Meanwhile, online retailer Hearusroar sells more than 30 premium Australian brands specialising in sizes plus 12. Founder and CEO Blaise McCann says the best-selling size on the site is an 18 to 20.
Cultural touch point Project Runway has been revamped, with the likes of fashion designer and former stylist to Lady Gaga, Brandon Maxwell and fashion designer Christian Siriano as judges (plus ex Teen Vogue editor Elaine Welteroth). Both have been leading the way when it comes to actually inclusive, actually beautiful and interesting, designs.
Maxwell, a finalist in this year's International Woolmark Prize, has been celebrated for his diverse runways. He told Bustle that he has designed up to a size 24 since day one.
He also understands the challenges around creating more size diversity, including the cost of creating different samples, extra fabric and fit models.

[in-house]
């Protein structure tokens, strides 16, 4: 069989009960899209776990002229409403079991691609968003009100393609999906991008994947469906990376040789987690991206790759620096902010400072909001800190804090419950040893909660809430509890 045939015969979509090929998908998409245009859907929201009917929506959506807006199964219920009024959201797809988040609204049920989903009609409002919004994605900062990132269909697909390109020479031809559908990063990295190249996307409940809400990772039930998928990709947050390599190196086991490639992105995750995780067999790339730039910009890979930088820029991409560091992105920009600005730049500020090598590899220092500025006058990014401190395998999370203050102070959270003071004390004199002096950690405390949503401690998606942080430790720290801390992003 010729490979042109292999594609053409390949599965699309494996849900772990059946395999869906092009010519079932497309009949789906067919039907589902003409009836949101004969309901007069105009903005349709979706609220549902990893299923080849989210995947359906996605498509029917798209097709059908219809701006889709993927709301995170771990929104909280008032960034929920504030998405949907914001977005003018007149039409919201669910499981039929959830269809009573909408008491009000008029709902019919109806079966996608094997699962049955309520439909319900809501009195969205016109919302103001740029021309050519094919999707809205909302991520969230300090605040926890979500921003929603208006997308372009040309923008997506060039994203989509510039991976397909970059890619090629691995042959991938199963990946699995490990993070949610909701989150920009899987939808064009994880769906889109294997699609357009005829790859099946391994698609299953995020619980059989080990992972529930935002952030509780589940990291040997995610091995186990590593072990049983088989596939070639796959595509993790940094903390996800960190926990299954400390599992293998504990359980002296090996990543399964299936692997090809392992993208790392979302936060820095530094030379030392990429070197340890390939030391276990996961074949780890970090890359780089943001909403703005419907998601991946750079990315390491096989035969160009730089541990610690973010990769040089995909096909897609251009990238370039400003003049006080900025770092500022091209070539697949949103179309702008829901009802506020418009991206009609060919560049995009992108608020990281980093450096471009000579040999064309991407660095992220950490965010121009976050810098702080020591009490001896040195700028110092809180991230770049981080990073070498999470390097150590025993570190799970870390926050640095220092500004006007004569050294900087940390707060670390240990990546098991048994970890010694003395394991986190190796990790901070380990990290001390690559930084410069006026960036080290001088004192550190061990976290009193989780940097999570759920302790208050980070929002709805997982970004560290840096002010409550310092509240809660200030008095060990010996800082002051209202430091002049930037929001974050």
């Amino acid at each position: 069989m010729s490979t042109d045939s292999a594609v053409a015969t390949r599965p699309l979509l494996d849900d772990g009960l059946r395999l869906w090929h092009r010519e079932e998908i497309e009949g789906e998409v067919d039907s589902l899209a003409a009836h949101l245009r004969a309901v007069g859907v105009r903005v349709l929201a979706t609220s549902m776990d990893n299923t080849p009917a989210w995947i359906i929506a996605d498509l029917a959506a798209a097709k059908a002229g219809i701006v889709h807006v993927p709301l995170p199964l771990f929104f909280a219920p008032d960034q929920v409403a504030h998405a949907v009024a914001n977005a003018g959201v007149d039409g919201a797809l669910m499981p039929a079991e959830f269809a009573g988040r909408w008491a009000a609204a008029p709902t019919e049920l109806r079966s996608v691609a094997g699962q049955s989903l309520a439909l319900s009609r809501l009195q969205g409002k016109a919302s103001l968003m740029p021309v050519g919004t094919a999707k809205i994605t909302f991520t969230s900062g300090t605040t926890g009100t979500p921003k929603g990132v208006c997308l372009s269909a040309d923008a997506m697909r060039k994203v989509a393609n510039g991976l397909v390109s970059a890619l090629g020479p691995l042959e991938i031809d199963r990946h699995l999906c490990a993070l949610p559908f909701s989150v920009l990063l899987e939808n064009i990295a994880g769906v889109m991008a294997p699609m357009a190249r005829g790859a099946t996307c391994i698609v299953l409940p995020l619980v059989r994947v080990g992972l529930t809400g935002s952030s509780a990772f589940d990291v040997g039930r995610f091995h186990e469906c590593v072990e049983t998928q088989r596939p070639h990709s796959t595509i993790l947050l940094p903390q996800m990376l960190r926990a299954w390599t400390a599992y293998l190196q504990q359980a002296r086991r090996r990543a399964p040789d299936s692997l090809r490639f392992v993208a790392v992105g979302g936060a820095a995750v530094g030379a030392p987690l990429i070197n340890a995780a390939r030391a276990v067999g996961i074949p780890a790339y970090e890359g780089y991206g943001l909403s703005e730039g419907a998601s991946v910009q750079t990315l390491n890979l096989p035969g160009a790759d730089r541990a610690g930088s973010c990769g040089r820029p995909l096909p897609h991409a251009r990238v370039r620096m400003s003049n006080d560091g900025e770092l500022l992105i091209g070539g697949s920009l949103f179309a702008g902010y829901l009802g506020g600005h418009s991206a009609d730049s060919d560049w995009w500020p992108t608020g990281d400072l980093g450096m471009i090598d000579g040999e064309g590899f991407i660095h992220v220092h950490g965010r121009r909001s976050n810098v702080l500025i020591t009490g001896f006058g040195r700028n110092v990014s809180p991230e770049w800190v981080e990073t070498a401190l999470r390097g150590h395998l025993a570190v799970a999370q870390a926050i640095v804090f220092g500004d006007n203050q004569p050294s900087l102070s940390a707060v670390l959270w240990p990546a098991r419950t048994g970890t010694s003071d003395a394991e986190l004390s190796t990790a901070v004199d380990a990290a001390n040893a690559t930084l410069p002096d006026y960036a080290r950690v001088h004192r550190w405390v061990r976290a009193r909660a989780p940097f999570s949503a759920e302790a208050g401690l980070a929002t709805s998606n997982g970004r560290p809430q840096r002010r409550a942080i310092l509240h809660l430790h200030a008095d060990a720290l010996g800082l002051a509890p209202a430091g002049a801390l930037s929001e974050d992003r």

But opting out because it's hard isn't good enough.
"At its core, our job is to service women," he says. "Doesn’t matter where they come from, what their job is, what they look like, how they act — our job is to make them feel good. If you have a problem doing that, with any type of woman, then you should not be doing this job."
Doesn’t matter where they come from, what their job is, what they look like, how they act — our job is to make them feel good.
Designer Brandon Maxwell
Part of the problem with plus-size fashion particularly in the luxury sphere is, bluntly, snobbery.
As Shawn Grain Carter, professor of fashion business management at The Fashion Institute of Technology, told Retail Dive
"They want to preserve this idea that 'I'm a designer of this particular brand and I design for this particular woman, and this muse will be in a very defined, narrow, sometimes ethnic-centric view of what female beauty is."
But as Grain Carter notes, this is an old fashioned approach. Plus, there is a big money out there. And if you're a fashion brand not making money, well, what are you?
"Fashion is only fashion when the masses buy it. If it's not bought by anyone, then it's not fashion, it's art," she says.
And there are a lot of women of good taste and with money to spend. Here's hoping more designers are taking note.